Gallium nitrate is an effective antihypercalcemic and antiresorptive agent. Although
its effects on osteoclasts are well documented, the mechanism of action of gallium
nitrate on osteoblasts is still not established. To determine the effects of gallium
nitrate on calcium signalling, we studied its effects on intracellular calcium concentration
in UMR-106 rat osteoblastic osteosarcoma cell line. Cells were loaded with a calcium
binding fluorescent dye, fluo-3. Changes in fluorescence reflected changes in cytosolic
calcium. Gallium nitrate elicited a dose-dependent biphasic calcium transient with
an initial decrease followed by an increase, and these changes were seen at high extracellular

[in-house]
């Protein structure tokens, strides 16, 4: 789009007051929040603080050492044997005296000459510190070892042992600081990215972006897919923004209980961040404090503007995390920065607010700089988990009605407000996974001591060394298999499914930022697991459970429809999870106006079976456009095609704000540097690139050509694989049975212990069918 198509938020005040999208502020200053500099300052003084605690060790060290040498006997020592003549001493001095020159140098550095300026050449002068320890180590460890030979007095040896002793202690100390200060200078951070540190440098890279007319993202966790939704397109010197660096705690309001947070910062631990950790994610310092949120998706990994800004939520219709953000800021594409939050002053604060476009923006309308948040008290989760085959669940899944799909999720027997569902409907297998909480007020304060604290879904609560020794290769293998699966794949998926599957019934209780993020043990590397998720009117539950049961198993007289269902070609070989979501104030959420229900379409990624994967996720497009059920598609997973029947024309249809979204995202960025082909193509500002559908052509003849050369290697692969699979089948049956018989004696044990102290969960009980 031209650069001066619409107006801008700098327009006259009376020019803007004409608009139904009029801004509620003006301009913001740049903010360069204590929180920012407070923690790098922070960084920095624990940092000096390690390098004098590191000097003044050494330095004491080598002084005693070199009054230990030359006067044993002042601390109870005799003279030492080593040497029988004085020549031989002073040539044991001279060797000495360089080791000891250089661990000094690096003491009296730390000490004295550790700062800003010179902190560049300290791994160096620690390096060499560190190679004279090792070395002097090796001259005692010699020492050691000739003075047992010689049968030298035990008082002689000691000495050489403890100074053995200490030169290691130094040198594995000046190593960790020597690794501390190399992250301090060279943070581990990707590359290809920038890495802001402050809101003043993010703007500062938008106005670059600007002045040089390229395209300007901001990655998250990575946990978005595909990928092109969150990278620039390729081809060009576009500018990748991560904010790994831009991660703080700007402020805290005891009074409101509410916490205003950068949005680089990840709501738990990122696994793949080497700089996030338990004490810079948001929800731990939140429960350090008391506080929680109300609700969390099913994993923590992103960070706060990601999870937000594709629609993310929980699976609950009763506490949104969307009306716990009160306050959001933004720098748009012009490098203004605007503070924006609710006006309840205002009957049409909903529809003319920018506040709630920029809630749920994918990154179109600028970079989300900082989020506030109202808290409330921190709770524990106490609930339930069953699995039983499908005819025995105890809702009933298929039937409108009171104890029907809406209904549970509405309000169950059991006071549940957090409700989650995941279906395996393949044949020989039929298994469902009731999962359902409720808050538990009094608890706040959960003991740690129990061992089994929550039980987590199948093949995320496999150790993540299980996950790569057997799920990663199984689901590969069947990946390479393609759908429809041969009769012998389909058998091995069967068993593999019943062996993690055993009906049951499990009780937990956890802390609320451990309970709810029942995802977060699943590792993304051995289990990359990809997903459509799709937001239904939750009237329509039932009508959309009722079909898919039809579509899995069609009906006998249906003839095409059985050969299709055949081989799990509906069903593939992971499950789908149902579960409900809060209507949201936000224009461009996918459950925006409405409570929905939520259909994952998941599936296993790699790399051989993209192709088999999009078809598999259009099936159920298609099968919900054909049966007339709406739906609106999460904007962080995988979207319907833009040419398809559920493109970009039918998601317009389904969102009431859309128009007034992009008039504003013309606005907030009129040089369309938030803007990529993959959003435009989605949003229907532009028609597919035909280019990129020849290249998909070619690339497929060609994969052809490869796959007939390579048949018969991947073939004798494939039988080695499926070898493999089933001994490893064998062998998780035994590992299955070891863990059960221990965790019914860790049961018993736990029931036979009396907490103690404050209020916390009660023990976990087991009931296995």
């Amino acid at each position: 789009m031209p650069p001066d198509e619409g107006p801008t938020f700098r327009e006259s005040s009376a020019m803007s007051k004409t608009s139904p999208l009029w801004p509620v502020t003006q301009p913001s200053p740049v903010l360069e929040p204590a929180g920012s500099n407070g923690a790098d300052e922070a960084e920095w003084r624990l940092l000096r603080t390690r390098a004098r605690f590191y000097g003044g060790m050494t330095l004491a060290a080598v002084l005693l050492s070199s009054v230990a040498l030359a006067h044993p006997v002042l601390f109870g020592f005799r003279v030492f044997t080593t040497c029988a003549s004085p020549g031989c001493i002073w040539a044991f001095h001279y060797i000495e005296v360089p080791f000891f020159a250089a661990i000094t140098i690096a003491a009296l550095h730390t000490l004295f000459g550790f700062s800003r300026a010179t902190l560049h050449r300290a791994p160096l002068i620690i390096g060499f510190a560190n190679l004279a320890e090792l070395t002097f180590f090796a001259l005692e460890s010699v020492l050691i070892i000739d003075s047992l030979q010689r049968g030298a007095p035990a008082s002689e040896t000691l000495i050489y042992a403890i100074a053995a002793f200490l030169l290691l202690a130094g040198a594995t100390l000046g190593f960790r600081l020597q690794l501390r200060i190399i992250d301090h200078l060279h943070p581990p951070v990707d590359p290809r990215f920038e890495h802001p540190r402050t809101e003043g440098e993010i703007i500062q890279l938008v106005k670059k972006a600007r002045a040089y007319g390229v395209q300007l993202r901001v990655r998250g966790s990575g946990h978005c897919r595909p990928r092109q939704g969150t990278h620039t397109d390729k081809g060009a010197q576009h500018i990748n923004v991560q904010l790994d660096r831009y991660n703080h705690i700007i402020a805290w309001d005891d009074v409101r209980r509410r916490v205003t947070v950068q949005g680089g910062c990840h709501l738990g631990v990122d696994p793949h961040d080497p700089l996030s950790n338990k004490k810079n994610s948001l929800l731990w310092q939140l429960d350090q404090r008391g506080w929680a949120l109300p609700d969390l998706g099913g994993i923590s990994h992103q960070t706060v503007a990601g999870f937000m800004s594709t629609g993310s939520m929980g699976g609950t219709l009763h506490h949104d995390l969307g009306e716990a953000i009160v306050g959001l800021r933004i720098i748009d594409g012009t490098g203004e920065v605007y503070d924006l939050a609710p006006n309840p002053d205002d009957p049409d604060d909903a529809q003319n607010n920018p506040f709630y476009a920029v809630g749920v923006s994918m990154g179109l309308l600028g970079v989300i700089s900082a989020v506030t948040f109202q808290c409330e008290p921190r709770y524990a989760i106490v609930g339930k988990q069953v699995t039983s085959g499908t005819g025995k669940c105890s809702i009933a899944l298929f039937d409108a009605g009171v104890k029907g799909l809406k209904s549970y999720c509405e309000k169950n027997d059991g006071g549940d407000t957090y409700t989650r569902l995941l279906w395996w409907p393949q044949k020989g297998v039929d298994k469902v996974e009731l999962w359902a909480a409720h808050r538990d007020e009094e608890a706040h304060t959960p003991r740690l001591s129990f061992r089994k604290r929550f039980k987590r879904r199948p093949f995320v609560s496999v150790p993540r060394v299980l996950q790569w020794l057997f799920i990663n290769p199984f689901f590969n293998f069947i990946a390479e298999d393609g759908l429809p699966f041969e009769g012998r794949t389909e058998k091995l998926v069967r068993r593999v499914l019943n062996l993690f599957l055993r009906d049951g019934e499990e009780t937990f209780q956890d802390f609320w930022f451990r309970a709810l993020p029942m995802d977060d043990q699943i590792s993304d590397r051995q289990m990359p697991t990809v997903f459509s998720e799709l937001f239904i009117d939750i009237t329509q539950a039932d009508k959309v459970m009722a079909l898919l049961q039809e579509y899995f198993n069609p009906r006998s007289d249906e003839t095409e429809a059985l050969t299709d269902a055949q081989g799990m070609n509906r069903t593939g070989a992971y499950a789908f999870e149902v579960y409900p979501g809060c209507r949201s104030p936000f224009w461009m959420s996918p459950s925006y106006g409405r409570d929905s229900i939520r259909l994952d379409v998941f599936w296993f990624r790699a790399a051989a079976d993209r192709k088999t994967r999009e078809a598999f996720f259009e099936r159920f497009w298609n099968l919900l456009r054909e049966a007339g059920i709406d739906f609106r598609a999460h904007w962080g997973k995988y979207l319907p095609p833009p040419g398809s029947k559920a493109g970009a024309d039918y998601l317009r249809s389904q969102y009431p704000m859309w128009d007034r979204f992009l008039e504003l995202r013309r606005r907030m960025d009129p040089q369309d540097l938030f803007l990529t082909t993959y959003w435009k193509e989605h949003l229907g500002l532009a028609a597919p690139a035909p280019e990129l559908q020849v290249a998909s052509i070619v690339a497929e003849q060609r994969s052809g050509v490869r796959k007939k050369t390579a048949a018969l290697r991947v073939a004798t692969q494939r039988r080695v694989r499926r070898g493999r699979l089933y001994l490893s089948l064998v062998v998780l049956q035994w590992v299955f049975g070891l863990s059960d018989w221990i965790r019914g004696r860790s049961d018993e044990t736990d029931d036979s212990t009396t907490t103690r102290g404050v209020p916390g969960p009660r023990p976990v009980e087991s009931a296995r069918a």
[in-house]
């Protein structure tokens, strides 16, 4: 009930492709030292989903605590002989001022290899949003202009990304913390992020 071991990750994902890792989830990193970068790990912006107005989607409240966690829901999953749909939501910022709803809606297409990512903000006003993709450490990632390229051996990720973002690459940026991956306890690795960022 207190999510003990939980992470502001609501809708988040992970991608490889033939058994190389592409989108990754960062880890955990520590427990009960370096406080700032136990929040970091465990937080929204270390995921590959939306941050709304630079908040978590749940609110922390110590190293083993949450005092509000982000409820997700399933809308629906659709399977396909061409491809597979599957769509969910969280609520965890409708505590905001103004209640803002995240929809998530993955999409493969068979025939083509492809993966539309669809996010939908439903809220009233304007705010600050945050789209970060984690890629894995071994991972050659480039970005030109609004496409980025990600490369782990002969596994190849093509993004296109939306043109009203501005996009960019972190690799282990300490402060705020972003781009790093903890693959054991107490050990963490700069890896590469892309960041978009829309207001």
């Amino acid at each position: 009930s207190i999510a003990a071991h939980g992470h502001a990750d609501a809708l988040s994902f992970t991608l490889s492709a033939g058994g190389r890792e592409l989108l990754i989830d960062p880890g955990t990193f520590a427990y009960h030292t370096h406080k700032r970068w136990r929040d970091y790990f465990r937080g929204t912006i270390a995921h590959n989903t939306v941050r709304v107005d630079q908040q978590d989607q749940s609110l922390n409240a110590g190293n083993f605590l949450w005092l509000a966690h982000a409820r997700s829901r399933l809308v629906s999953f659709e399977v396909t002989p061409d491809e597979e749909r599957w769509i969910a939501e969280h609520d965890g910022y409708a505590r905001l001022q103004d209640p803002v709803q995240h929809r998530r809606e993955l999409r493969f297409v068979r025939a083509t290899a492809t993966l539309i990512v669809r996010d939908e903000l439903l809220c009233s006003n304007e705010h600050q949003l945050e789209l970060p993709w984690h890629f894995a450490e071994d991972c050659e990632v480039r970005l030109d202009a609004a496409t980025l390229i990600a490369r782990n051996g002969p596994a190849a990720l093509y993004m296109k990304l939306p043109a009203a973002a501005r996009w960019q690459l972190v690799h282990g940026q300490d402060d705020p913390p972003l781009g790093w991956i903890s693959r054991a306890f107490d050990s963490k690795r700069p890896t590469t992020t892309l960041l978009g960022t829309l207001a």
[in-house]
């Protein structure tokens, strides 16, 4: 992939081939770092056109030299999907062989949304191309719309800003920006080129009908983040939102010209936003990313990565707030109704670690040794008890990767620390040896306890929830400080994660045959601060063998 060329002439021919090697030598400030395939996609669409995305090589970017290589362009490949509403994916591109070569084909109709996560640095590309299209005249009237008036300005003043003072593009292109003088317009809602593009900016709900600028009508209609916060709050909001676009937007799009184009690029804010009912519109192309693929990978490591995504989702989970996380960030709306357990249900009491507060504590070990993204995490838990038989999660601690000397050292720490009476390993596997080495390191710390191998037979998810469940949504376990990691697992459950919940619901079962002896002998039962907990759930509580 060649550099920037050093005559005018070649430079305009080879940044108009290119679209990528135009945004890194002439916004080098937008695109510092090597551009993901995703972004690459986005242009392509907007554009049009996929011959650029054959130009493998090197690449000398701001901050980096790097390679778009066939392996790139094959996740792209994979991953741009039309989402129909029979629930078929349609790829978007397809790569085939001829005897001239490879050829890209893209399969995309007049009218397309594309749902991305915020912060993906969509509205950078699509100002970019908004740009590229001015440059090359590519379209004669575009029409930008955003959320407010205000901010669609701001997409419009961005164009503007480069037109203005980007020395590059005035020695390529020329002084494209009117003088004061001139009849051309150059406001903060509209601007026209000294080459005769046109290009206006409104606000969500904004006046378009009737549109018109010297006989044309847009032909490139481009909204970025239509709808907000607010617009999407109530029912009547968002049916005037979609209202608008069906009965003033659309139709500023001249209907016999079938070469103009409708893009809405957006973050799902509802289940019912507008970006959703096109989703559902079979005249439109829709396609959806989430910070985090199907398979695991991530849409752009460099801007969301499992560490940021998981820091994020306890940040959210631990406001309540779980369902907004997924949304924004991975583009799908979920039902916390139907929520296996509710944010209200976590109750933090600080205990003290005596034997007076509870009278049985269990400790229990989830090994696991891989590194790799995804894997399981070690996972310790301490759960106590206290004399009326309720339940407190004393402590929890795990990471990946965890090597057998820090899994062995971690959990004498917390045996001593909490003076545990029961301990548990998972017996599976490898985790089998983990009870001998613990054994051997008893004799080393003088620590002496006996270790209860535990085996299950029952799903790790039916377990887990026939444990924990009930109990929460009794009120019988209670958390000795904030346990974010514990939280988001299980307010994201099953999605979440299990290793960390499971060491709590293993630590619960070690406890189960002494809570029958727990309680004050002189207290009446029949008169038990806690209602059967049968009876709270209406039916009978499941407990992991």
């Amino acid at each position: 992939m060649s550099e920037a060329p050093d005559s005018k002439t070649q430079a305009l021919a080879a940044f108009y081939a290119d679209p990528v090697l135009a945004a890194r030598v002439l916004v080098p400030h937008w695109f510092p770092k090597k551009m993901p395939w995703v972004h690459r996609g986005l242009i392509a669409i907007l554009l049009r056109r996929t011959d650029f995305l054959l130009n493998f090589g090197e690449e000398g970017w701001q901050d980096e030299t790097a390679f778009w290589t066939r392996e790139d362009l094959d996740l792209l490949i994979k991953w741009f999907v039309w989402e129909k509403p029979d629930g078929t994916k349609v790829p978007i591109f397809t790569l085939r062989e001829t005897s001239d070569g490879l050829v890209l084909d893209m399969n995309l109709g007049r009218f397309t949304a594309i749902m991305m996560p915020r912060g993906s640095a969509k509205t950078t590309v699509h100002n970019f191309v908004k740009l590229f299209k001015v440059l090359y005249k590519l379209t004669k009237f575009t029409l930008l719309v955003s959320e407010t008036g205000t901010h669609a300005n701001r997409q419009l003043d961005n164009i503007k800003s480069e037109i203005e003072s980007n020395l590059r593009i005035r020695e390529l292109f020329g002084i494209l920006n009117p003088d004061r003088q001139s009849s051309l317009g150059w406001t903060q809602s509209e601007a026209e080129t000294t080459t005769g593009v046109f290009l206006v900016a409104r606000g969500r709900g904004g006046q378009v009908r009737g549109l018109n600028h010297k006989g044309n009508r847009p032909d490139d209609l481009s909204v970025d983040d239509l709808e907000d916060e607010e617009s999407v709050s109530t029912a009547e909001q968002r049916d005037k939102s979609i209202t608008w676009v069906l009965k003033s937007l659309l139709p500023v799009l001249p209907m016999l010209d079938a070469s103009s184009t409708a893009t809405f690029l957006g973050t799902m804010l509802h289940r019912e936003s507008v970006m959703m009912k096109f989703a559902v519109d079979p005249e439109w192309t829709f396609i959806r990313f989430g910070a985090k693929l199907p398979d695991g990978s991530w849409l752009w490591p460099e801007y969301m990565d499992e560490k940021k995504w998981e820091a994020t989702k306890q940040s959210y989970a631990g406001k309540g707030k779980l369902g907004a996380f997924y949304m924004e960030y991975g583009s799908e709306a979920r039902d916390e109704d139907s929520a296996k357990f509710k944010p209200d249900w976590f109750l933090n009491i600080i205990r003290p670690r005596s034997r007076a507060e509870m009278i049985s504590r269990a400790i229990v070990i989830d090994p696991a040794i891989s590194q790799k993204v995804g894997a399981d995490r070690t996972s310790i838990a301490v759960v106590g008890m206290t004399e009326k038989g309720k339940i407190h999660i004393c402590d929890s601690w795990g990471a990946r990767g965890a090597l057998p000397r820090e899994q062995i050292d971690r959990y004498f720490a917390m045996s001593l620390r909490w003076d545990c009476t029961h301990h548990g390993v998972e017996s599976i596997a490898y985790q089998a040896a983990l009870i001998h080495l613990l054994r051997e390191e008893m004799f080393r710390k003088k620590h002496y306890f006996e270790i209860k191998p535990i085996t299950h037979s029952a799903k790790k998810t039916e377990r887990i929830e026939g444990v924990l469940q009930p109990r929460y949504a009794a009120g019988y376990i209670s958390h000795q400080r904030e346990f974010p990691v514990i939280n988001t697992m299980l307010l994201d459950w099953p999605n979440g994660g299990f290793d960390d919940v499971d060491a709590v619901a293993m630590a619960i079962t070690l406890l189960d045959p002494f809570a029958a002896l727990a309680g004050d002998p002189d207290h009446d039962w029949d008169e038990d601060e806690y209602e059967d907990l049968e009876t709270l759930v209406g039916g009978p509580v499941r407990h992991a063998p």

calcium concentration. Markedly altered signal was seen in nominal calcium-free medium,
suggesting that gallium nitrate mobilized calcium only partly from intracellular stores.
Gallium nitrate, at concentrations as low as 3 μg/ml, inhibited parathyroid hormone-
stimulated calcium transients. High doses of parathyroid hormone could overcome this
inhibition. This inhibitory effect appears to be selective, since gallium nitrate
did not prevent calcium transients elicited by α- thrombin or prostaglandin F(1α).
Failure of gallium nitrate to prevent calcium transients elicited by these agents,
even after the inhibition of parathyroid hormone-induced signal, indicates that the
inhibition is not a toxic effect. In conclusion, gallium nitrate has a marked effect
on calcium signalling in UMR-106 cells that might be of major importance in modifying
the effects of calcemic hormones or local factors on osteoblasts.